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Gerada hits back over A&E crisis and tells MPs: 'Practices are fully booked by 8:30am'

Practices are increasingly becoming fully booked for the day by 8:30am because GPs are so overworked, RCGP chair Professor Clare Gerada has warned MPs.

Professor Gerada told the Commons health committee that the profession is becoming ‘demoralised’ over headlines blaming GPs for the current crisis in A&E, and accused health secretary Jeremy Hunt of being ‘lazy’ in blaming the GP contract.

Speaking at the health committee’s inquiry into emergency services, Professor Gerada said: ‘I’m getting emails from colleagues across the country saying their surgeries are fully booked by 8:30am in the morning, which is disgraceful. How can we run an NHS where you cannot get, unless it is an emergency – and by that I mean a dire emergency – an appointment with the GP on the day? This is not because GPs are playing golf, but because they are working 15-hour days.

She added: ‘We see outside our practice queues going down the road, which I have not seen since the flu epidemic. We need a whole system approach, to look at the underinvestment in GP care – we have 9% of the resources for 90% of the activity.’

Professor Gerada attacked Mr Hunt’s recent comments on out-of-hours care and negative headlines in the media, warning that the profession was becoming demoralised.

She told the MPs: ‘It is lazy to blame the 2004 contract… that is 10 years old for a problem that has come about recently, taking into account we’ve seen more or less a flat line in A&E attendance.’

‘We have never stopped delivering out-of-hours care. Who do you think delivers out-of-hours care now? It is the GP. We deliver 90% of all activity in the NHS. But we are not trained to deliver emergency care. You do not want me chopping your leg off in the middle of the night.’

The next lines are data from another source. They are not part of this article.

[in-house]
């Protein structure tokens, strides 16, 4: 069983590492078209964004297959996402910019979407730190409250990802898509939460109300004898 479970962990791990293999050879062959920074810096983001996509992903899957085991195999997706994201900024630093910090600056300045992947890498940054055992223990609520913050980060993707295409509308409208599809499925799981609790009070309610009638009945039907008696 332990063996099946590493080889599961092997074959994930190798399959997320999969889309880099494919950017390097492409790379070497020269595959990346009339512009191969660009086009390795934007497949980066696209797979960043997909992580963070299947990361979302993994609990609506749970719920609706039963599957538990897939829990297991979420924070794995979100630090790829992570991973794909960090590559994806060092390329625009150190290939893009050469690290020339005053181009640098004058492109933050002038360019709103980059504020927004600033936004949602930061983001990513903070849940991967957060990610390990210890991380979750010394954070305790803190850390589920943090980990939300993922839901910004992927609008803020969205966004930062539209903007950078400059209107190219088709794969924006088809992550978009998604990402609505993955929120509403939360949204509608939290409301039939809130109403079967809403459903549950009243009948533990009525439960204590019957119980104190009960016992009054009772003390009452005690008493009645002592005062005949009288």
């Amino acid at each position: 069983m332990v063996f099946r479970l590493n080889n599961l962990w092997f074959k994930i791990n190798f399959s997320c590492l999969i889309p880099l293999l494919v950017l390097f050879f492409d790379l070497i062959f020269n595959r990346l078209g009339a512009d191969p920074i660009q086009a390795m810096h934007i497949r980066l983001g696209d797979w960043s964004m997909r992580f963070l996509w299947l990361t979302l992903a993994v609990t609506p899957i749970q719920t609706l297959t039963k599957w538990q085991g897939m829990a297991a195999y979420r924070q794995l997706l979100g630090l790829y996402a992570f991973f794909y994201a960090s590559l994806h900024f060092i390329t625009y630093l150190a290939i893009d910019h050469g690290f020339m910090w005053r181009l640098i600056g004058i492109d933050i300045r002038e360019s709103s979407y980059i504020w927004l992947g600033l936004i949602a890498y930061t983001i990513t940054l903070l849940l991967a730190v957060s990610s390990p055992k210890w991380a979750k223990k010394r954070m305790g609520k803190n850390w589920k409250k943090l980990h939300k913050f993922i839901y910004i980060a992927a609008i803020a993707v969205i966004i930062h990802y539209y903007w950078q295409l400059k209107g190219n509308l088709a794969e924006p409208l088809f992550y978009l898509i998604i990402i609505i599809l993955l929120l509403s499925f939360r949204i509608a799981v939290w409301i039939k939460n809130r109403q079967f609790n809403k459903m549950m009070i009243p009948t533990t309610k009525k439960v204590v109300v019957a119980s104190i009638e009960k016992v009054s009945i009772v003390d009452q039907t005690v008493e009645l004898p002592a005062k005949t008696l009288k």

‘It’s demoralising for my profession to be on the front page of some of the newspapers with our feet up.’

She added that ‘many’ GPs across the country wanted to go back to the co-op system ‘mainly because you get a sense of solidarity and we want to do the best for our patients’.  

‘Some are being blocked, some are desperate to do it but feel that they can’t because of the current workforce and we’ll see another exodus of GPs if they are forced to do it,’ she said.

Health minister Dr Dan Poulter said: ‘A&E services had a very bad winter, with additional pressures from flu, norovirus and very bad weather, which stopped some staff from getting into work and created additional pressures for older people in particular.’

‘What we do know is that we have come through the difficult period and data from the last five weeks has shown A&E is back on track, where it needs to be in treating patients in a timely manner.’

Readers' comments (31)

  • anon 12.10
    Ripe to call me naive
    Vaguely insulting I would say
    I am not naive
    NO ONE HAS THE ANSWERS
    We and especially myself, are trying our best

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  • No-One has all of the answers, but the Guardian piece illustrates the problem. This kind of approach plays into the Govt's hands. Do you think most GPs would support your stance or Dr Vautrey's?

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  • Anon 2.16
    You are wrong - it does not "play into Governments
    hands - and its not my role to play politics

    We need to offer an alternative narrative
    A vision for our profession that takes us beyond the current difficulties

    If - and lets say if- you were part of a federation - 10 practices and ran a service for your high risk patients - and say, you were able to provide a full time GP for say, 400 patients - with wrap around, ie good community nursing, social work, geriatrician (named) and other services such as a befriender - either as a single service or spread across the 10 practices. And say, that you provided 24 hour care - in and out of hospital to this population - so not just the GP - so say the geriatrician was the lead for the patient if they become admitted - and say this was resourced fully. And say that this did not mean the GP doing all the night work - in fact it was spread out or even a named person per 10 practices.....then this is very different from what we have now. And say, the rest of OOH - was different - so no HV service, nurse led triage, better links with ED and UCC and ambulance and pharmacists